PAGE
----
Amelia K. Wesselink, PhD
Research Assistant Professor
Boston University School of Public Health

PhD, Boston University School of Public Health
MPH, University of California, Berkeley
BS, Georgetown University

Dr. Amelia Wesselink is a Research Assistant Professor of Epidemiology at the Boston University School of Public Health (BUSPH). Her research focuses on how environmental exposures influence reproductive and gynecologic health, with a specific focus on factors related to neighborhoods and climate change. She is a co-investigator of Pregnancy Study Online (PRESTO), a preconception cohort study designed to examine risk factors for sub-fertility and miscarriage. Her research in PRESTO primarily focuses on air pollution, heat, and endocrine disrupting chemical exposures in relation to reproductive health. She is PI of a BUSPH-funded pilot study involving monitoring of personal heat exposures in PRESTO. She is also a co-investigator of the Study of Environment, Lifestyle and Fibroids (SELF), where she is investigating the effect of exposure to endocrine disrupting chemicals on risk of uterine fibroids.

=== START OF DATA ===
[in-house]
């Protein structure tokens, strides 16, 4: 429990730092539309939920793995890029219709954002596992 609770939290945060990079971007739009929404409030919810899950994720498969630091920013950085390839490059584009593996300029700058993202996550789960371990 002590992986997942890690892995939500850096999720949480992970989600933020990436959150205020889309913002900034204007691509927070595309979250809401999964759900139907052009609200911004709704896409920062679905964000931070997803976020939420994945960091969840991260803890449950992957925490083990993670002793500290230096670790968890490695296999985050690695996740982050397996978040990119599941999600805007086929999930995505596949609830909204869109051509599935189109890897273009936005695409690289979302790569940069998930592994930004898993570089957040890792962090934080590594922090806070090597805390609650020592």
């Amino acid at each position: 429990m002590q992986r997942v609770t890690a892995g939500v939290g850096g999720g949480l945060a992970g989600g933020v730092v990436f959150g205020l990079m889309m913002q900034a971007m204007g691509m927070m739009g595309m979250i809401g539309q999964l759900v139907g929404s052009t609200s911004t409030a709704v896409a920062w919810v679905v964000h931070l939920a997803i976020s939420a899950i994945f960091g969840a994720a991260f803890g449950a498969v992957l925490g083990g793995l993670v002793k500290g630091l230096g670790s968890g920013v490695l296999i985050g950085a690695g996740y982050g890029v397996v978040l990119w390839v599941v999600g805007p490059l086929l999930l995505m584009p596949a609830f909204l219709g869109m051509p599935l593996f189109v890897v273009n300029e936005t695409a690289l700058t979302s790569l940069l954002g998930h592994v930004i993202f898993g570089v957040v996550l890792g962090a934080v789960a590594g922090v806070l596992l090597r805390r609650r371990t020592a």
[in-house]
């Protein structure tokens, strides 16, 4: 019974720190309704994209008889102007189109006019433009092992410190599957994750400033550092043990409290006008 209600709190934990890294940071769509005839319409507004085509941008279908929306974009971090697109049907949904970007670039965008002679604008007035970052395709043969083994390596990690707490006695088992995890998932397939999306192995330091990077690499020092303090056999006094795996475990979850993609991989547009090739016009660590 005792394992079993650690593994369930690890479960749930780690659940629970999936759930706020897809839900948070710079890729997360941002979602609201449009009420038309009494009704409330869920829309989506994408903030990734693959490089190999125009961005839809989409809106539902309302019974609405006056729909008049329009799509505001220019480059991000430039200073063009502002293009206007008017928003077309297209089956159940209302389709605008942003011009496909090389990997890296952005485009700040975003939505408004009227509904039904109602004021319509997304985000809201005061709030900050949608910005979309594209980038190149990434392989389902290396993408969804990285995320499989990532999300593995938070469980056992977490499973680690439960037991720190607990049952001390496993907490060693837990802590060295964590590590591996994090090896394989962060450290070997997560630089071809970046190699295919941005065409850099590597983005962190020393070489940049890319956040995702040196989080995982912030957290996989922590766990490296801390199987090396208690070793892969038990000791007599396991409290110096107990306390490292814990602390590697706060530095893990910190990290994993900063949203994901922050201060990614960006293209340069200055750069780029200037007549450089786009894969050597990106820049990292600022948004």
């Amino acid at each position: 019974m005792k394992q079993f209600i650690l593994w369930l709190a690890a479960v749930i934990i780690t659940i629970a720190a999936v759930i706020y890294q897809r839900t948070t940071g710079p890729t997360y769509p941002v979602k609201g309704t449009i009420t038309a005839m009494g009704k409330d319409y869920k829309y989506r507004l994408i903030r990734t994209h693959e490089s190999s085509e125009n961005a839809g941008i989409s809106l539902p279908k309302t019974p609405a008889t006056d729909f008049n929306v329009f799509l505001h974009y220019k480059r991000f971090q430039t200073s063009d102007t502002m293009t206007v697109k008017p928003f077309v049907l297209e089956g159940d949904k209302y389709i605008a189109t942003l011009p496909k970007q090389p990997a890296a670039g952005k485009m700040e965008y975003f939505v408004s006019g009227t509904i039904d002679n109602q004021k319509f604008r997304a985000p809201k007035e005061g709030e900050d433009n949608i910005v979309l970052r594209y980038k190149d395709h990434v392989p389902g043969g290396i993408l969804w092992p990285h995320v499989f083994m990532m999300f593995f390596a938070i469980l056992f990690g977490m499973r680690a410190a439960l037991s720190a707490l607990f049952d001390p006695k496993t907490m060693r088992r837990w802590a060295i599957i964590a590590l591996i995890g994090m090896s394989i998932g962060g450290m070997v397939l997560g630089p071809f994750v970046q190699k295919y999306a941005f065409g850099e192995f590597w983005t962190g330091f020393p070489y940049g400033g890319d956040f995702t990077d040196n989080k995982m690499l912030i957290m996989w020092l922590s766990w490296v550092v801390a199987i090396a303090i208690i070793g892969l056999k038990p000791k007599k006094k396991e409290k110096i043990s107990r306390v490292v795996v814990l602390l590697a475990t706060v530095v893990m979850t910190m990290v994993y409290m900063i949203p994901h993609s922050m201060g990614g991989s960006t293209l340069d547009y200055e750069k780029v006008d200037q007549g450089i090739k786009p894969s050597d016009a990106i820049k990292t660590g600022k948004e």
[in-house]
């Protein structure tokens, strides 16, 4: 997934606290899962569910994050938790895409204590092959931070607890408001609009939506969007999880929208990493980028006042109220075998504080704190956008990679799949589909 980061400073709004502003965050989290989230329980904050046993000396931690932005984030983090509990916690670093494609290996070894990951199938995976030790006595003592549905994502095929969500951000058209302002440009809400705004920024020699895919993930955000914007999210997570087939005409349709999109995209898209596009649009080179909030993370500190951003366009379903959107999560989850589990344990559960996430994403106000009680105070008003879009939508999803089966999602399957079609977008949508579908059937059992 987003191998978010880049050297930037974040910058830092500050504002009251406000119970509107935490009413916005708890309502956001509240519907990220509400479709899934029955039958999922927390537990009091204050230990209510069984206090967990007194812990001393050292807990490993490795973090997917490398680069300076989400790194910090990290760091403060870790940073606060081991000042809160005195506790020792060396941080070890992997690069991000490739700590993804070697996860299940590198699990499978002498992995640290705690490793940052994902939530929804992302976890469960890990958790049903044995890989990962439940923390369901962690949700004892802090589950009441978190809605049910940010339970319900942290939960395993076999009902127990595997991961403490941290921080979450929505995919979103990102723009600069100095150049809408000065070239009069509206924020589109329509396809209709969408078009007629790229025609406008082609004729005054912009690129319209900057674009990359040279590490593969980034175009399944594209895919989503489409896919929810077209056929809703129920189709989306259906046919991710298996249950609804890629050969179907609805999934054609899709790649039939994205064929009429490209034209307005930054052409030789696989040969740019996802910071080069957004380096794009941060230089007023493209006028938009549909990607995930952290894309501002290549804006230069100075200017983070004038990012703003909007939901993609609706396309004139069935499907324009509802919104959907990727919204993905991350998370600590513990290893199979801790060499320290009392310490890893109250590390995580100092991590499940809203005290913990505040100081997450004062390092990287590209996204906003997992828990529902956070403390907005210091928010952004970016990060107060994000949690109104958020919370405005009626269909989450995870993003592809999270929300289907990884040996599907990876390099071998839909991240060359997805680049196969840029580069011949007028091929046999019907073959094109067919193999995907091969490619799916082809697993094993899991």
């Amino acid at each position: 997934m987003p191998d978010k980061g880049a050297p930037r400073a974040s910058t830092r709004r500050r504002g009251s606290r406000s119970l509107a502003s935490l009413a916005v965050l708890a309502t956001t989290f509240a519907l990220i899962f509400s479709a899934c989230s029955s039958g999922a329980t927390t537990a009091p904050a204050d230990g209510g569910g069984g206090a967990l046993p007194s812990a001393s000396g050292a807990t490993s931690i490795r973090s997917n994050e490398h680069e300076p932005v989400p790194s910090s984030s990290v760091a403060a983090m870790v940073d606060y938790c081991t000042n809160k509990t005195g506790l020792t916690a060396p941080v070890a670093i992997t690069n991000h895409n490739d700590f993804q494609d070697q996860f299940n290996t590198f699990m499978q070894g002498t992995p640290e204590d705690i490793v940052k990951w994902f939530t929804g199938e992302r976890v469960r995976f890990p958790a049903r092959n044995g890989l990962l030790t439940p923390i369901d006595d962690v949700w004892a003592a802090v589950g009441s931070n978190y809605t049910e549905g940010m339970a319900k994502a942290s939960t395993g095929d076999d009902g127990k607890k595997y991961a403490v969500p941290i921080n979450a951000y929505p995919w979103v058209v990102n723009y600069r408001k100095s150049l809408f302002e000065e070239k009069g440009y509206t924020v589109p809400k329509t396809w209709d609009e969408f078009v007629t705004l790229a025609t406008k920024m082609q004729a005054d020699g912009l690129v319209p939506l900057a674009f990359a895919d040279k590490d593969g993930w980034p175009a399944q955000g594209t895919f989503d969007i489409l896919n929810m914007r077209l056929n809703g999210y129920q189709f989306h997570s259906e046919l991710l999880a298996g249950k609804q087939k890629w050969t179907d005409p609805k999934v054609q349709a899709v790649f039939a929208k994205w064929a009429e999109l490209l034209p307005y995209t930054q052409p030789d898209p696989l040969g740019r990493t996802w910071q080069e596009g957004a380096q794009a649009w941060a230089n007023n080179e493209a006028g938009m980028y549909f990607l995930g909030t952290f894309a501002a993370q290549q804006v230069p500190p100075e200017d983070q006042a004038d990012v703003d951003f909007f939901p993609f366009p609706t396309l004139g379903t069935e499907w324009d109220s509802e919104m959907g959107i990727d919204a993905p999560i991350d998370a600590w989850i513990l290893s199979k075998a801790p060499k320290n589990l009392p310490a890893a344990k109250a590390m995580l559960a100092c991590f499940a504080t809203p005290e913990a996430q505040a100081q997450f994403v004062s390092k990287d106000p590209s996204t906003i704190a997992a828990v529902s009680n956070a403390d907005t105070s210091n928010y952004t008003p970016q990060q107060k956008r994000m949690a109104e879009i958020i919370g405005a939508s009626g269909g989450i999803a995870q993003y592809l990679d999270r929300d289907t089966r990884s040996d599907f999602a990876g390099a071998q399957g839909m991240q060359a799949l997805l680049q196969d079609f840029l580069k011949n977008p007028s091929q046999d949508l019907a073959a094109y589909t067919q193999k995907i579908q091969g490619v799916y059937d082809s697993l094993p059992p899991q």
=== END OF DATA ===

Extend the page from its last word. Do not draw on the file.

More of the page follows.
Diversity, Equity, Inclusion and Accessibility

Think: Within my research, I am committed to providing study participants with individualized results whenever possible, with the goals of shared decision making and promoting equitable access to health-related information. For example, in collaboration with the Silent Spring Institute, I developed individualized reports to provide participants of Pregnancy Study Online (PRESTO) the results of chemical concentrations we measured in their biospecimens.

Teach: I take an equity-focused approach to mentoring, including co-development of shared working agreements, regular check-ins and solicitation of feedback, and explicit acknowledgement of power dynamics in mentoring relationships.

Do: I serve on the Epidemiology Department's Antiracism committee, and am actively involved in programs through this committee, including development of a Spring 2022 seminar series.